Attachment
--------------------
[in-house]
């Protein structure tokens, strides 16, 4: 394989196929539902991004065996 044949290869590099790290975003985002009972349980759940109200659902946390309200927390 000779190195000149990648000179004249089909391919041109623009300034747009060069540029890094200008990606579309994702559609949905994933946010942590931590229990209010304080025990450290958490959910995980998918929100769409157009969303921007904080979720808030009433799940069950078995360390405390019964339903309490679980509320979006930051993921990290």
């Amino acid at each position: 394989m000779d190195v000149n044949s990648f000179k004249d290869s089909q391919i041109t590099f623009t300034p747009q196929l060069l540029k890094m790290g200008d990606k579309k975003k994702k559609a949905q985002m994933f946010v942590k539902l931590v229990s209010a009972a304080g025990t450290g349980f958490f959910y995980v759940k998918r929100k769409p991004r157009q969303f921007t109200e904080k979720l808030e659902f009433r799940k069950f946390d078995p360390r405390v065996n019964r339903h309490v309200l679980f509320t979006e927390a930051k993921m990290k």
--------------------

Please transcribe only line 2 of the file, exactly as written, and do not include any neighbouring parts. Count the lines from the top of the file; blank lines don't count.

């Protein structure tokens, strides 16, 4: 394989196929539902991004065996 044949290869590099790290975003985002009972349980759940109200659902946390309200927390 000779190195000149990648000179004249089909391919041109623009300034747009060069540029890094200008990606579309994702559609949905994933946010942590931590229990209010304080025990450290958490959910995980998918929100769409157009969303921007904080979720808030009433799940069950078995360390405390019964339903309490679980509320979006930051993921990290």